UK Spa Association
School of Natural Therapies discuss Mental Health
October saw once again, Mental Health Awareness week; important dates for us to remember as industry professionals and operators; it is vital that we understand as many aspects of mental health as we can.
In our work as international oncology educators, we are aware of the relevance of mental health in relation to those who are undergoing cancer treatment, and who have completed that chapter of their lives, but still live with long term side effects of treatment such as pain, numbness, tingling, tightness, lymphoedema, sleep disruption, anxiety and depression.
It is vital to be aware of the emotional impact as well as the physical stuff and new studies have shown that people going through cancer treatment or with a history of cancer often experience a condition known as PTS (Post Traumatic Stress), not to be confused with PTSD which is well known to us and generally considered more challenging longer term.
Needless to say, receiving a diagnosis of cancer in and of itself is stressful but the inevitable treatments involved cause upheaval to everyday life. Suddenly daily schedules are put on hold as appointments are made, tests are performed, and results are waited for with bated breath.
Sometimes the tests are painful and uncomfortable, cancer treatments such as surgery, chemotherapy, radiotherapy and immunotherapy have unpleasant side effects too - so the thoughts of being poked and prodded, waiting for hours while chemotherapy is administered, or having to hold your breath while radiation is directed at a particular part of the body may lead to increased feelings of anxiety and stress.
But there can also be extended symptoms of anxiety, sleeplessness, dark thought patterns and worry about the future, as we can doubtless imagine; this is the essence of PTS.
A cancer diagnosis may trigger any number of responses; the initial moment one is told that they have a cancer diagnosis may come as a huge shock moment for many, and for which they are unprepared.
For some, this often-dramatic moment can trigger, what we classify as and UDIN moment – what does this mean?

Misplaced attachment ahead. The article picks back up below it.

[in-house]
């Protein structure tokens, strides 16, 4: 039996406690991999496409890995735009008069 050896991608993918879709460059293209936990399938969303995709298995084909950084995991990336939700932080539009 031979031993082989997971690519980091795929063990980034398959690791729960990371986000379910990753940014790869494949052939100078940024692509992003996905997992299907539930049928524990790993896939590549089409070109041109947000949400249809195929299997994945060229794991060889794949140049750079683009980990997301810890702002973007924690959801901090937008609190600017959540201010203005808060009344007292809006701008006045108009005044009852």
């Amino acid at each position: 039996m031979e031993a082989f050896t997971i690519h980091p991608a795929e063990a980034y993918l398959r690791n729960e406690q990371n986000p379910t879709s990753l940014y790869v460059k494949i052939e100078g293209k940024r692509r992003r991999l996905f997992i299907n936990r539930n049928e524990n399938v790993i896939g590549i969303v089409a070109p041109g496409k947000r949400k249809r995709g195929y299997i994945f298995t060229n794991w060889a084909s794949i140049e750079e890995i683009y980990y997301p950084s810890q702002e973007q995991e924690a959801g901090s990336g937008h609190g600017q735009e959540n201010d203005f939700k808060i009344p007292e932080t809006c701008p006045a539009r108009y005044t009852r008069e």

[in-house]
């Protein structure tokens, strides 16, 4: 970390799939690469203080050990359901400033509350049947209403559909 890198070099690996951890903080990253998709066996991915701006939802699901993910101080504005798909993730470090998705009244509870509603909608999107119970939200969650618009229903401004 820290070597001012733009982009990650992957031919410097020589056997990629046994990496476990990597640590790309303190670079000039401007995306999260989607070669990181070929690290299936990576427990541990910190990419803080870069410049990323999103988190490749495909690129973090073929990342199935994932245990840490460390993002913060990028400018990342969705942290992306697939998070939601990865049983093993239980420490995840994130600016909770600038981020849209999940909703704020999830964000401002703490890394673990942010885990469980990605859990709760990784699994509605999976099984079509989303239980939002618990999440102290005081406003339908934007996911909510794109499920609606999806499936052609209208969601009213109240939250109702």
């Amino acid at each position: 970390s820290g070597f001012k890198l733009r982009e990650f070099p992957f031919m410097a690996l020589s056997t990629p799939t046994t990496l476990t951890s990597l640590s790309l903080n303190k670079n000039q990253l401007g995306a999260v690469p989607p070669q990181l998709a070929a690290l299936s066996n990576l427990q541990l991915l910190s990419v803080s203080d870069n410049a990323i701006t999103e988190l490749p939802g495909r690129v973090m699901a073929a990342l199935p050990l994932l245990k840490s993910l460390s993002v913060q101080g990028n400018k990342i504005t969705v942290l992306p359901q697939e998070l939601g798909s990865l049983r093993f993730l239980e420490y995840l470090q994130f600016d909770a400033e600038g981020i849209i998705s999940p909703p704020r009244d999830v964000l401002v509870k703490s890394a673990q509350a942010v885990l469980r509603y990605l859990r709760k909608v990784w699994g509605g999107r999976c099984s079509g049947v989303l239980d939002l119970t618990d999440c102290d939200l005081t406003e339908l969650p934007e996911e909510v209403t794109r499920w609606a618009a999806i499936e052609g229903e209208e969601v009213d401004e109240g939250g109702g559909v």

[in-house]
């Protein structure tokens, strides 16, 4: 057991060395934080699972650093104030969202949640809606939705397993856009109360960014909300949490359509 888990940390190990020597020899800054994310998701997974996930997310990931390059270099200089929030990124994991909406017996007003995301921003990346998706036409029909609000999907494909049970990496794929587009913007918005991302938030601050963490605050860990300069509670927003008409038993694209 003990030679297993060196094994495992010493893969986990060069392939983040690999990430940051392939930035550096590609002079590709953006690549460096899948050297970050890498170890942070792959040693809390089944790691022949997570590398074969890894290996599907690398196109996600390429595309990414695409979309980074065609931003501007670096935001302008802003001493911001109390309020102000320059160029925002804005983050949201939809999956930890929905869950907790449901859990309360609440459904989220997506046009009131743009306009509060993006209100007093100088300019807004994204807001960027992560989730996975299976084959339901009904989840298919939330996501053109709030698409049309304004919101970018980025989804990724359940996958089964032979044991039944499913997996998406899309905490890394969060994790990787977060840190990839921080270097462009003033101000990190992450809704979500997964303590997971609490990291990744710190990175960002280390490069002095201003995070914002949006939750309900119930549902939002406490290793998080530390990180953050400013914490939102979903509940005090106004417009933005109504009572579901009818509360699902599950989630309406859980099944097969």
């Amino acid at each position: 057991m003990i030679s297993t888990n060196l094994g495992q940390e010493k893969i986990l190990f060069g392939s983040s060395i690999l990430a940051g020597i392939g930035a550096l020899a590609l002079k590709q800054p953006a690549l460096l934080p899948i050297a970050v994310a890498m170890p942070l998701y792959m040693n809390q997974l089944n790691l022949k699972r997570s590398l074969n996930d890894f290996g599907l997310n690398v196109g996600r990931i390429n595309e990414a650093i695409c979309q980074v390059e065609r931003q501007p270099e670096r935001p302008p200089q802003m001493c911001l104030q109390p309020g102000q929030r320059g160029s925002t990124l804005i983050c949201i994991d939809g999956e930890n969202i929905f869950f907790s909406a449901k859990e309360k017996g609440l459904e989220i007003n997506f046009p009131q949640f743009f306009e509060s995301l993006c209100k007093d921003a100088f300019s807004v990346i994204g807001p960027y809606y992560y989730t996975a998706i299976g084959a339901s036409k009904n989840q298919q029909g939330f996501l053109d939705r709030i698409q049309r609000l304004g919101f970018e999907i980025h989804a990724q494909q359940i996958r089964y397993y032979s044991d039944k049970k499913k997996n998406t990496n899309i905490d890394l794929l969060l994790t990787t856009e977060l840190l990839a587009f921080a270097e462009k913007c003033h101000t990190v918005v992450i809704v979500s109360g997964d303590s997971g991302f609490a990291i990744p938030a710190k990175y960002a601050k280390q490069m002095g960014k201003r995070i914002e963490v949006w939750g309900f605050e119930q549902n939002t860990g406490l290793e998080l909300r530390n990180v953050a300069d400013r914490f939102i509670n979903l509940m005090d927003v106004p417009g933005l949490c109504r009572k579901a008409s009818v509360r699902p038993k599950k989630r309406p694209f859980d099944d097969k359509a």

An UDIN moment describes an event which is:
- No mental preparedness, or an immediate strategy to deal with this event are available at that exact moment, when receiving a cancer diagnosis.
This UDIN moment can have a profound effect on ongoing thought patterns, such as fear of the future, how the family will be affected- the list may go on.
Aside from this initial diagnosis, other stressful events that repeat or continue over time can also lead to PTS.
For example, a taste, a sound, even the touch of something can be triggering; a smell that reminds them of a hospital treatment room; a clunking sound, similar to that of the radiotherapy machine operating during their treatment, a particular odour, reminiscent of a cream that was prescribed at a time when they were in active cancer treatment.
Without robust mental health screening and appropriate mental health interventions, these triggers can be active, weeks, months, even years down the line.
What can we do to take care of our clients with compromised mental and physical health?
First and foremost, we can create a safe and welcoming environment for our vulnerable guests. We can ensure we greet them warmly and openly with a thorough consultation allowing enough time to agree a bespoke treatment plan developed for the unique needs of every client.
The knowledge and science behind massage and touch therapies is increasing for us as therapists and spa operators.
Specific massage techniques have been shown to induce the relaxation response and reduce anxiety.
Long effleurage strokes help to sedate the central nervous system while neurovascular holds bring comfort and connection.
We can play a significant part in this healing process and the gift of gentle touch is essential to this end. The sooner the client can receive therapeutic touch the sooner their body can switch off or sedate some of the body’s neural pathways, thereby reducing the risk of anxiety and supporting their mental health.
Authors: - Marc Innes, Christine Clinton & Joseph O’Dwyer